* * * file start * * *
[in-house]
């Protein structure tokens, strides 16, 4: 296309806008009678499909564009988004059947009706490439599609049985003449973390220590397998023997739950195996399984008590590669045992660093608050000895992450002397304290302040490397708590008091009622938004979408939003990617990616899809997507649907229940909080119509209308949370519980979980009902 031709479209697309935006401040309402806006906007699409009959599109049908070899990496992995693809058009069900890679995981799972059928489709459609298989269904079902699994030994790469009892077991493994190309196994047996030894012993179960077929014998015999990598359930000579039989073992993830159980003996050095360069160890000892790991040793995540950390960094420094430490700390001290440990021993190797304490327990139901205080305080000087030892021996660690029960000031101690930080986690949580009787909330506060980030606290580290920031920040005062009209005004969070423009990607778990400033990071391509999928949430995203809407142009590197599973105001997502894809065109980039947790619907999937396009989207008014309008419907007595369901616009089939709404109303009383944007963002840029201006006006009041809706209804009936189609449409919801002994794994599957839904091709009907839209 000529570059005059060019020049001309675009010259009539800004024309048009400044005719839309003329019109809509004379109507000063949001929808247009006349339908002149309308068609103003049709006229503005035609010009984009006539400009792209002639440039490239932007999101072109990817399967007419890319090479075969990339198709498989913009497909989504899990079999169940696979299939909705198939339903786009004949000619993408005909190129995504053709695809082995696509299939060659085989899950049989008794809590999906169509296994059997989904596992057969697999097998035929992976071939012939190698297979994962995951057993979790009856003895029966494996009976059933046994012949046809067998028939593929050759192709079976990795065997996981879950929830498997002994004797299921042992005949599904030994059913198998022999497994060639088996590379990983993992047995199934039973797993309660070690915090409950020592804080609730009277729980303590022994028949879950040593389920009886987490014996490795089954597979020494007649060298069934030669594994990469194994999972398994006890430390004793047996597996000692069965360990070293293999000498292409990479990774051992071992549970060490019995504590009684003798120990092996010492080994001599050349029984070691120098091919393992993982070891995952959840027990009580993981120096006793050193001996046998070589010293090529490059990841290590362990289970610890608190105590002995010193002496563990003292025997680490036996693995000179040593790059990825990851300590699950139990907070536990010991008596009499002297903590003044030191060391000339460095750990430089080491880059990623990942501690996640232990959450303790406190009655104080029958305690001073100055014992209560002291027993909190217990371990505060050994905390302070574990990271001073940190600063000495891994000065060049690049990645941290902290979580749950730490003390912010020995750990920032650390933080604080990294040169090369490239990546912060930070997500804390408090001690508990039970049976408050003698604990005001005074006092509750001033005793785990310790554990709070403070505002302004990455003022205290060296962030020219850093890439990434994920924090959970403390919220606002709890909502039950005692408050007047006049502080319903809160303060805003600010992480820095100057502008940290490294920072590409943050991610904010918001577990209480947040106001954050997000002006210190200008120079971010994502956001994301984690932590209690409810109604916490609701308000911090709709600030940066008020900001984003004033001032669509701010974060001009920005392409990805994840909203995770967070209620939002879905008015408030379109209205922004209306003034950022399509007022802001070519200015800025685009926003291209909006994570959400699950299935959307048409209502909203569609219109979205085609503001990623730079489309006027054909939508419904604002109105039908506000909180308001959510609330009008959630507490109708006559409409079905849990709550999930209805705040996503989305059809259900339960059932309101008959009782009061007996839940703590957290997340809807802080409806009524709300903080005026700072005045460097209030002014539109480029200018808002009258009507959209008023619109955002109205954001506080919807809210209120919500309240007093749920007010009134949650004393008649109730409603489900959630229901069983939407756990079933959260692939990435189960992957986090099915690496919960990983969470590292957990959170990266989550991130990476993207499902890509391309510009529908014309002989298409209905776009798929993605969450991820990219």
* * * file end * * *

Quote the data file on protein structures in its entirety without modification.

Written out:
[in-house]
């Protein structure tokens, strides 16, 4: 296309806008009678499909564009988004059947009706490439599609049985003449973390220590397998023997739950195996399984008590590669045992660093608050000895992450002397304290302040490397708590008091009622938004979408939003990617990616899809997507649907229940909080119509209308949370519980979980009902 031709479209697309935006401040309402806006906007699409009959599109049908070899990496992995693809058009069900890679995981799972059928489709459609298989269904079902699994030994790469009892077991493994190309196994047996030894012993179960077929014998015999990598359930000579039989073992993830159980003996050095360069160890000892790991040793995540950390960094420094430490700390001290440990021993190797304490327990139901205080305080000087030892021996660690029960000031101690930080986690949580009787909330506060980030606290580290920031920040005062009209005004969070423009990607778990400033990071391509999928949430995203809407142009590197599973105001997502894809065109980039947790619907999937396009989207008014309008419907007595369901616009089939709404109303009383944007963002840029201006006006009041809706209804009936189609449409919801002994794994599957839904091709009907839209 000529570059005059060019020049001309675009010259009539800004024309048009400044005719839309003329019109809509004379109507000063949001929808247009006349339908002149309308068609103003049709006229503005035609010009984009006539400009792209002639440039490239932007999101072109990817399967007419890319090479075969990339198709498989913009497909989504899990079999169940696979299939909705198939339903786009004949000619993408005909190129995504053709695809082995696509299939060659085989899950049989008794809590999906169509296994059997989904596992057969697999097998035929992976071939012939190698297979994962995951057993979790009856003895029966494996009976059933046994012949046809067998028939593929050759192709079976990795065997996981879950929830498997002994004797299921042992005949599904030994059913198998022999497994060639088996590379990983993992047995199934039973797993309660070690915090409950020592804080609730009277729980303590022994028949879950040593389920009886987490014996490795089954597979020494007649060298069934030669594994990469194994999972398994006890430390004793047996597996000692069965360990070293293999000498292409990479990774051992071992549970060490019995504590009684003798120990092996010492080994001599050349029984070691120098091919393992993982070891995952959840027990009580993981120096006793050193001996046998070589010293090529490059990841290590362990289970610890608190105590002995010193002496563990003292025997680490036996693995000179040593790059990825990851300590699950139990907070536990010991008596009499002297903590003044030191060391000339460095750990430089080491880059990623990942501690996640232990959450303790406190009655104080029958305690001073100055014992209560002291027993909190217990371990505060050994905390302070574990990271001073940190600063000495891994000065060049690049990645941290902290979580749950730490003390912010020995750990920032650390933080604080990294040169090369490239990546912060930070997500804390408090001690508990039970049976408050003698604990005001005074006092509750001033005793785990310790554990709070403070505002302004990455003022205290060296962030020219850093890439990434994920924090959970403390919220606002709890909502039950005692408050007047006049502080319903809160303060805003600010992480820095100057502008940290490294920072590409943050991610904010918001577990209480947040106001954050997000002006210190200008120079971010994502956001994301984690932590209690409810109604916490609701308000911090709709600030940066008020900001984003004033001032669509701010974060001009920005392409990805994840909203995770967070209620939002879905008015408030379109209205922004209306003034950022399509007022802001070519200015800025685009926003291209909006994570959400699950299935959307048409209502909203569609219109979205085609503001990623730079489309006027054909939508419904604002109105039908506000909180308001959510609330009008959630507490109708006559409409079905849990709550999930209805705040996503989305059809259900339960059932309101008959009782009061007996839940703590957290997340809807802080409806009524709300903080005026700072005045460097209030002014539109480029200018808002009258009507959209008023619109955002109205954001506080919807809210209120919500309240007093749920007010009134949650004393008649109730409603489900959630229901069983939407756990079933959260692939990435189960992957986090099915690496919960990983969470590292957990959170990266989550991130990476993207499902890509391309510009529908014309002989298409209905776009798929993605969450991820990219």